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Christmas loneliness: ways to encourage others

Christmas loneliness: ways to encourage others

by Jenny Schweyer

No matter what the underlying circumstances, Christmas can evoke a deeper loneliness in people who are already feeling lonely. It can also produce a feeling of emptiness in people who might not be lonely at other times of year, but don’t really fit into the “typical” family that is the focal point of the holiday season. Although it’s a myth that suicides spike during the Christmas season, nevertheless many wish they could just skip the holidays.

Alissa, a mom of an 18 and a 21 year old is a hit with her co-workers at the group home for adults with disabilities. She volunteers to work on Christmas Eve, Christmas Day and Boxing Day, but not for altruistic reasons. Ever since her husband left her three years ago, the holidays are just too painful. “There’s a sadness that lingers when decorating the tree and wrapping gifts that are just from ‘me’ instead of ‘us’,” she says. And when she’s at work on Christmas and her girls are spending the day with their Dad, she can’t help but wonder if the gifts that she gave her kids measure up to his.

And when she’s at work on Christmas and her girls are spending the day with their Dad, she can’t help but wonder if the gifts that she gave her kids measure up to his.

When Mom of two, Wanda, went through a divorce, money was tight, and she felt it the most acutely at Christmas. She couldn’t afford to buy gifts, and she wasn’t feeling at all merry. To add insult to injury, someone she trusted told her that she needed to “just get over it.”

Jo, a single woman in her forties who has never been married, reveals that singleness can be awkward at Christmas. With three siblings who are married and have children and grandchildren, Jo doesn’t always feel like there’s a place for her. After her Dad passed away several years ago, it made the holidays even more difficult. “I carve out pieces I still enjoy,” Jo conveys, “but the whole season – not really my favourite time of year.”

Whether it’s by virtue of being single, divorced, having a loved one die, or simply living far away from family, Christmas is a painful a reminder that there’s an empty chair, or two or three, at the dinner table. For others, the problem is chronic isolation, such as for elderly people living in care homes.

There are surprising statistics that tell us the loneliest demographic is actually the Millennials (those aged around 20 – 36). For this group, it’s less about the loss of someone and more about an endemic social isolation that psychologists believe may be connected to addiction to smartphones and social media. Although they may keep tabs on hundreds of people at a time via technology, they lack the deeper emotional connections necessary to maintain good mental health.

People who have been there have this advice to give for those wanting to reach out to someone who might be lonely at Christmas:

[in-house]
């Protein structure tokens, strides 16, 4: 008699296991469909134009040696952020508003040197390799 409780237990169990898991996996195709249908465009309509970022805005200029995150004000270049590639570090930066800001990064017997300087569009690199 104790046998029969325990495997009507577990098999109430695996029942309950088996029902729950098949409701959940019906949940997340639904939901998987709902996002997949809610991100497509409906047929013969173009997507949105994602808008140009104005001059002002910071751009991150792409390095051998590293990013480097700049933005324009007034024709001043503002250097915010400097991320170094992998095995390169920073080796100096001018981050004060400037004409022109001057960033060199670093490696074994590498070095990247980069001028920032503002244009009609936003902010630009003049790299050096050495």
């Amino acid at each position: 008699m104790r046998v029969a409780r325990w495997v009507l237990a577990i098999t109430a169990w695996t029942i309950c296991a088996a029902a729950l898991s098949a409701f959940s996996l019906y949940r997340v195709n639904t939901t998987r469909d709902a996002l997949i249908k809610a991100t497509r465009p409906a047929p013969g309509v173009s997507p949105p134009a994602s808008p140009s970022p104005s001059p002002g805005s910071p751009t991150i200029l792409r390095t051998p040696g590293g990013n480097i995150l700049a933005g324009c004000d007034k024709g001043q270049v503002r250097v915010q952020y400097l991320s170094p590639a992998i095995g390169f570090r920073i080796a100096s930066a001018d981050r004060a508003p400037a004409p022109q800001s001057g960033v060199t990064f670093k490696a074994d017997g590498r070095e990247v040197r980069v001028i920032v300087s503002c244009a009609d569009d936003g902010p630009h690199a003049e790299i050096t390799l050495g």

Validate feelings

Acknowledge that for those who’ve lost someone, this time of year is difficult. You may not understand this, or even agree with them, but the fact is that feelings are feelings, and when you acknowledge them, you validate, and therefore communicate value to, the person.

Be inclusive

Jo recalls a pastor talking about all the people Jesus was born to save, ”the moms and the dads, the grandmas and the grandpas, the husbands and the wives, the little girls and the little boys, the teenagers”. Jo responded, “He did not list a single group I fit into at that stage of my life.” She was left with the sense that the he simply did not even consider her and her people group. While she understands that the pastor did not mean to offend, it showed a lack of inclusive thinking.

Family means different things

Of course family celebrations are a big deal at Christmas. But not everyone has family, or even the same concept of family as the stereotypical Christian nuclear family. For some, family hurts and estrangements mean that the very word ‘family’ carries pain. Jo likes the idea of celebrating a community-focused Christmas, with activities designed to bring together people from all different backgrounds and which does not single out a particular demographic or make them feel less valuable.

For some family hurts and
estrangements mean that

the very word ‘family’ carries pain.

Try to not be alone

Perhaps connect with another single or a friend and craft a unique Christmas day feast together. Tracey notes that last year a good friend invited her to spend Christmas with her family. Paul, a divorcee feels it best to avoid being with a family as it brings up what he no longer has. But solitary is not good.

Understand it’s an emotionally complicated time, be gracious and allow those for whom Christmas is difficult to opt out of an invitation. For some, an invite to Christmas dinner might make them feel like a “charity case” or may only feel like it sheds a spotlight on their own differing situation.

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